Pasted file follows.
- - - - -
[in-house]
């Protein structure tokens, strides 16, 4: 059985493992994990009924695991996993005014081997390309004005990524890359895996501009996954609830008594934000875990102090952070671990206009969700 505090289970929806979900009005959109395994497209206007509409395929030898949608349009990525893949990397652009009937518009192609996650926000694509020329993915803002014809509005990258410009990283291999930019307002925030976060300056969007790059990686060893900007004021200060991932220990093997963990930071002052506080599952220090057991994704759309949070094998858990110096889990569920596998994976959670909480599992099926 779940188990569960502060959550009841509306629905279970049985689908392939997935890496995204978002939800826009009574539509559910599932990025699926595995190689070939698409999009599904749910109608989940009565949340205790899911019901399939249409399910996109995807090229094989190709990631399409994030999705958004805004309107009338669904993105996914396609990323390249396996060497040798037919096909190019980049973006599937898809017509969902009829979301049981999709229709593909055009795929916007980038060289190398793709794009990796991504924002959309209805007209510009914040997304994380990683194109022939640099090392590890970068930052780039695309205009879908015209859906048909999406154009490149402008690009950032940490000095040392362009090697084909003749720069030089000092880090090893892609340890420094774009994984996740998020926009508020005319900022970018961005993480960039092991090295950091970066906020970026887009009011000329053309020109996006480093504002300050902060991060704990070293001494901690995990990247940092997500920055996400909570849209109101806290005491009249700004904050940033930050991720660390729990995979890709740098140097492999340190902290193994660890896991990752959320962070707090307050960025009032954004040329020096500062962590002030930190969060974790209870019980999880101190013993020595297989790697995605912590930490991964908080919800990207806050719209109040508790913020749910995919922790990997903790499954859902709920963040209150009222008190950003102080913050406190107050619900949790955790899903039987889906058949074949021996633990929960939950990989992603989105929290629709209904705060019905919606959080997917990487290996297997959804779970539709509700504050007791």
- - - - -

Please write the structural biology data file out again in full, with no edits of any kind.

[in-house]
């Protein structure tokens, strides 16, 4: 059985493992994990009924695991996993005014081997390309004005990524890359895996501009996954609830008594934000875990102090952070671990206009969700 505090289970929806979900009005959109395994497209206007509409395929030898949608349009990525893949990397652009009937518009192609996650926000694509020329993915803002014809509005990258410009990283291999930019307002925030976060300056969007790059990686060893900007004021200060991932220990093997963990930071002052506080599952220090057991994704759309949070094998858990110096889990569920596998994976959670909480599992099926 779940188990569960502060959550009841509306629905279970049985689908392939997935890496995204978002939800826009009574539509559910599932990025699926595995190689070939698409999009599904749910109608989940009565949340205790899911019901399939249409399910996109995807090229094989190709990631399409994030999705958004805004309107009338669904993105996914396609990323390249396996060497040798037919096909190019980049973006599937898809017509969902009829979301049981999709229709593909055009795929916007980038060289190398793709794009990796991504924002959309209805007209510009914040997304994380990683194109022939640099090392590890970068930052780039695309205009879908015209859906048909999406154009490149402008690009950032940490000095040392362009090697084909003749720069030089000092880090090893892609340890420094774009994984996740998020926009508020005319900022970018961005993480960039092991090295950091970066906020970026887009009011000329053309020109996006480093504002300050902060991060704990070293001494901690995990990247940092997500920055996400909570849209109101806290005491009249700004904050940033930050991720660390729990995979890709740098140097492999340190902290193994660890896991990752959320962070707090307050960025009032954004040329020096500062962590002030930190969060974790209870019980999880101190013993020595297989790697995605912590930490991964908080919800990207806050719209109040508790913020749910995919922790990997903790499954859902709920963040209150009222008190950003102080913050406190107050619900949790955790899903039987889906058949074949021996633990929960939950990989992603989105929290629709209904705060019905919606959080997917990487290996297997959804779970539709509700504050007791």